When Wayne was just six years old, his father built an ice rink in the family’s backyard in Ontario, Canada. Why? “It was for self-preservation,” his father, Walter, said. “I got sick of taking him to the park and sitting there for hours freezing to death.” All his son wanted to do was play ice hockey. He had been skating and playing hockey since the age of two, and by the time he was six he was competing in youth leagues far above his age group. When he retired from his professional career in 1999 at age thirty-eight, “The Great One” was considered the greatest hockey player ever. Wayne Gretzky knew from the beginning that hockey was his life’s calling.
Celebrated athletes like Wayne Gretzky understand the connection between purpose and passion. The deeper the conviction about purpose in life, the deeper the passion to excel. But I’m not just talking about athletes. Life is filled with people who are passionately committed to fulfilling what they know is God’s purpose for their life.
The Power of Purpose
Whether in a spiritual or a natural sense (and sometimes they go together), there is great power in knowing one’s purpose in life. If one knows that his purpose in life is “A,” then “B-Z” will never prove to be a temptation. Focus, and the ability to say “No,” is made easier. There are fewer distractions and an increased sense of esteem and self-knowledge.
The sooner a calling is recognized, the sooner the fruits of that calling can be shared. And nowhere is that more evident than in the kingdom of God, where life and ministry callings come from God Himself. The Bible is filled with examples of God’s call on an individual’s life. Abraham, Moses, Joshua, Samuel, David, Jeremiah, Gideon, Mary the mother of Jesus, the original twelve disciples, Saul of Tarsus who became Paul—the list goes on of those whom God called to do something specific for Him.
The reality is that all Christians are “called to be saints” (Romans 1:7). Every Christian has a divine purpose: “to walk worthy of the calling with which you were called” (Ephesians 4:1). We have a purpose as servants of Christ to carry out the instructions He left with His apostles—to proclaim the Gospel and make disciples in all the nations of the world (Matthew 28:19-20).
That purpose alone—called individually by God, to enjoy fellowship with Him, before the foundations of the earth were formed (Ephesians 1:4-6)—should be enough to keep us focused, energized, and prioritized for a lifetime. But there is an even deeper degree of calling and purpose I believe every Christian should seek, find, and fulfill.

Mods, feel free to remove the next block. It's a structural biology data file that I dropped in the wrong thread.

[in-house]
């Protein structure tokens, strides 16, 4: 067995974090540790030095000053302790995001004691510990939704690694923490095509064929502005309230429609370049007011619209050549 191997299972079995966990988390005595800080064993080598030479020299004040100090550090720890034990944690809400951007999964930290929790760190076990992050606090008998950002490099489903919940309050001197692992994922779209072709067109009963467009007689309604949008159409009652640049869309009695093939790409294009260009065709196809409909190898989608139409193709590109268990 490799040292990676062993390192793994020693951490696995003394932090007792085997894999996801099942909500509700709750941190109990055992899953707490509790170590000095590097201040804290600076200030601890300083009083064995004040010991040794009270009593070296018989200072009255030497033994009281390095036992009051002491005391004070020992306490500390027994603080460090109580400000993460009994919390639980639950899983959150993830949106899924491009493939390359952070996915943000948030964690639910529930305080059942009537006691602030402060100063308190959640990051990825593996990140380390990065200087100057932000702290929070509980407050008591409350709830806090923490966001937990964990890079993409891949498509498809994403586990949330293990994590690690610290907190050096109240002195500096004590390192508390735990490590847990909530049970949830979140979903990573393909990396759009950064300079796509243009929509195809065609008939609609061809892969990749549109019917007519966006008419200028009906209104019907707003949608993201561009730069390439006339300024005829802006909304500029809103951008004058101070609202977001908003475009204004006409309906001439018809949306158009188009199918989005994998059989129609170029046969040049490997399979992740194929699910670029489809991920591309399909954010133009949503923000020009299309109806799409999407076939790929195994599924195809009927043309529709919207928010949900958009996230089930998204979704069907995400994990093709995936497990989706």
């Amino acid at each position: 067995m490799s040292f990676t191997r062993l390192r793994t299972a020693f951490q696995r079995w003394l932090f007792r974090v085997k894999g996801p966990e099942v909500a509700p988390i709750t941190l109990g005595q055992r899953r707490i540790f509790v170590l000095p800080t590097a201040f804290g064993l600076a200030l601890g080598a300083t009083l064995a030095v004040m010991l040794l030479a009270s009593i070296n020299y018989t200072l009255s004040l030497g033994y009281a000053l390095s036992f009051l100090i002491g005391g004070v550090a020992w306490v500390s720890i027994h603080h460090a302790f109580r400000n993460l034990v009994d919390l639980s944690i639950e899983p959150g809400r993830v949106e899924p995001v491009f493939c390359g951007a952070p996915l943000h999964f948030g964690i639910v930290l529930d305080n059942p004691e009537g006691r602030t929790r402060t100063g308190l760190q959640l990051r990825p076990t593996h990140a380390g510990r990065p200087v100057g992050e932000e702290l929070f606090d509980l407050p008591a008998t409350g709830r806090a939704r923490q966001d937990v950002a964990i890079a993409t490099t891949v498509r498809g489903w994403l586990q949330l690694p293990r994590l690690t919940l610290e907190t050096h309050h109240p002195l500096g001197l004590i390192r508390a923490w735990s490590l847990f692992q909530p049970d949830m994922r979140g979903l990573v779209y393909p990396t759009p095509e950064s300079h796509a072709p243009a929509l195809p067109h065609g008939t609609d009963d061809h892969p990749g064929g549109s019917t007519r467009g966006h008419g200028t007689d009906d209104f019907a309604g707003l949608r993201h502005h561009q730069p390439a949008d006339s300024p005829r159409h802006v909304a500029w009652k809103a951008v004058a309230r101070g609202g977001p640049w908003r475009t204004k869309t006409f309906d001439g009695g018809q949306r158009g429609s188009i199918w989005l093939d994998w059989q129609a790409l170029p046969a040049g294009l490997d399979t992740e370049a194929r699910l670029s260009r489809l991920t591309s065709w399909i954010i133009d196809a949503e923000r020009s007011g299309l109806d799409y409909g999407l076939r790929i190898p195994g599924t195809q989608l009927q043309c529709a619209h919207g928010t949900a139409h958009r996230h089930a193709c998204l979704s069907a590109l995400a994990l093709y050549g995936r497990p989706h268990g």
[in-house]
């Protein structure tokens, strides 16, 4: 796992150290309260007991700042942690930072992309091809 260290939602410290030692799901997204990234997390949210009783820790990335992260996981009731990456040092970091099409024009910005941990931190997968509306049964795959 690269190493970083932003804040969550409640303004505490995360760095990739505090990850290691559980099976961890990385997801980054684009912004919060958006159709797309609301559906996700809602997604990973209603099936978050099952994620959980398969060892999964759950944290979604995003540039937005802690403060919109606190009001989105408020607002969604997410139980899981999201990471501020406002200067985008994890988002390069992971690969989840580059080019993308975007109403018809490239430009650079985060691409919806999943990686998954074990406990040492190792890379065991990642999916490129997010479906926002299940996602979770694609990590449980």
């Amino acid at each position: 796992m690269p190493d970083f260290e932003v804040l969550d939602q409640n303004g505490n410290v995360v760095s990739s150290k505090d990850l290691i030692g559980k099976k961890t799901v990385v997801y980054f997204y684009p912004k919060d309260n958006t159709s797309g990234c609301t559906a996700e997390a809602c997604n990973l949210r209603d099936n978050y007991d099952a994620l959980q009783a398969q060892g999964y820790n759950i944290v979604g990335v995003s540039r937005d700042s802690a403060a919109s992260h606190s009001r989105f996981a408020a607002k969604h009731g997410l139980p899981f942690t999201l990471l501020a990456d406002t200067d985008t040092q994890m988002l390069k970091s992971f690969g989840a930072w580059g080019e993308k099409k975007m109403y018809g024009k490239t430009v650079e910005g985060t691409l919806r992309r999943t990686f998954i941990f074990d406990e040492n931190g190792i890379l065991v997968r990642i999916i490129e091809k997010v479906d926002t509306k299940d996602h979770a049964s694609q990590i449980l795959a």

Pursuing Your Personal Purpose
When pursuing your personal purpose in life, here are some things to consider:
•Be obedient to the will of God you know today. Every moral and spiritual command in Scripture is the will of God for your life.
•Expect God to guide you into His will. Live, pray, and minister expectantly based on the conviction that He has a calling for your life.
•Identify your spiritual gift(s) from God and seek out ways to minister with your gift(s). Get counsel from others about the effectiveness of your ministry.
•Live actively, not passively. Assume that you are in His will today and that He will guide you and reveal more as you walk with Him.
•Ask! Tell God you want to do what He has created and called you to do. Don’t be guilty of having not because you asked not (James 4:2).
Perfecting Your Personal Purpose
Discovering God’s will is only half the task. The other half is being faithful to what God has called you to do. It is God’s responsibility to show us His will for our life. But it is our responsibility to nurture His calling and perfect it for His glory. I know of no more energizing factor in the Christian life than a personal conviction of knowing and fulfilling God’s call for your life. Pursue His will and perfect it for His glory.
Rejoice always—this is God’s will for each of His children.
In 1982, an Austrian toothpaste salesman on a marketing junket in Southeast Asia was suffering from jet lag in Thailand. There, he discovered that a drink called Krating (“bull”) Daeng (“red”) gave him a fresh shot of energy. He was so impressed with the drink’s effects that, in 1984, he formed a partnership with the drink’s Thai founder to “Westernize” the product in terms of taste preferences. Thus was born Red Bull Energy Drink—the first product in what has become a huge new category. Red Bull was introduced in Austria in 1987, other international markets in 1992, the United States (California) in 1997, and the Middle East in 2000.Notice Your Odometer Reading Indicates:
Odometer comes from the Greek words hodos, meaning “path,” and metron, meaning “measure.” It’s a device to measure the distance traveled. The idea dates from Alexander the Great, who wanted to know how much of the world he had conquered. He measured the routes, and historians marvel at how his soldiers managed to calibrate the distances with precision.
From Me to Them Next time you’re stuck in traffic, do a visual survey of auto bumpers and back windows—you’ll realize that there is no end to the causes currently being promoted and funded in our culture. The digital revolution and resulting technologies have created a vast amount of new wealth over the last two decades, much of it being used to fund favorite as well as emergency causes. Americans continue to be the most generous people on earth.
Do you want to practice better stewardship with your money? First, understand that it’s not your money. Dr. David Jeremiah continues his focus on giving, a discipline joyfully embraced by the ancient Jews to honor God for His provision.All Sermons by Dr. David Jeremiah